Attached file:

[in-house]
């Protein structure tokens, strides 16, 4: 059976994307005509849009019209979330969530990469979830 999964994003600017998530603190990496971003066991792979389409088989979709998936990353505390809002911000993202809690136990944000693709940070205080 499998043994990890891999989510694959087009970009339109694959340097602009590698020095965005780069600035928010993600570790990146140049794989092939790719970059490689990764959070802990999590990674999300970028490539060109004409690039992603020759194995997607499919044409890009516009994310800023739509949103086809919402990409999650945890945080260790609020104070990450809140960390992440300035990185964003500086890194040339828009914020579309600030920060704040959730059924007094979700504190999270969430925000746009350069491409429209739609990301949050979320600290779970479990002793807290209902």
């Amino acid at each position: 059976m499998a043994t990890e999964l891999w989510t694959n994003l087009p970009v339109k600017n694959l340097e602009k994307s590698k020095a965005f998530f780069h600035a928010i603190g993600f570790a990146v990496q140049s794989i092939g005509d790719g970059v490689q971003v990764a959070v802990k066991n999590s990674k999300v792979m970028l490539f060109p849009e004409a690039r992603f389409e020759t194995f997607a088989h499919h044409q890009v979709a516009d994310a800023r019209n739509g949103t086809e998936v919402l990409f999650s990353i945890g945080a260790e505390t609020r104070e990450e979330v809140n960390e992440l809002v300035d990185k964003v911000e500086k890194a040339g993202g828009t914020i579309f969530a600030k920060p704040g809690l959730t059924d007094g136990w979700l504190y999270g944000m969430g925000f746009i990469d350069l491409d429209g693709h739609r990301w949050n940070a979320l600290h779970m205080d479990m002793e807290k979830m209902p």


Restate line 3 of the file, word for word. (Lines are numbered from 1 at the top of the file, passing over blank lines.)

């Amino acid at each position: 059976m499998a043994t990890e999964l891999w989510t694959n994003l087009p970009v339109k600017n694959l340097e602009k994307s590698k020095a965005f998530f780069h600035a928010i603190g993600f570790a990146v990496q140049s794989i092939g005509d790719g970059v490689q971003v990764a959070v802990k066991n999590s990674k999300v792979m970028l490539f060109p849009e004409a690039r992603f389409e020759t194995f997607a088989h499919h044409q890009v979709a516009d994310a800023r019209n739509g949103t086809e998936v919402l990409f999650s990353i945890g945080a260790e505390t609020r104070e990450e979330v809140n960390e992440l809002v300035d990185k964003v911000e500086k890194a040339g993202g828009t914020i579309f969530a600030k920060p704040g809690l959730t059924d007094g136990w979700l504190y999270g944000m969430g925000f746009i990469d350069l491409d429209g693709h739609r990301w949050n940070a979320l600290h779970m205080d479990m002793e807290k979830m209902p």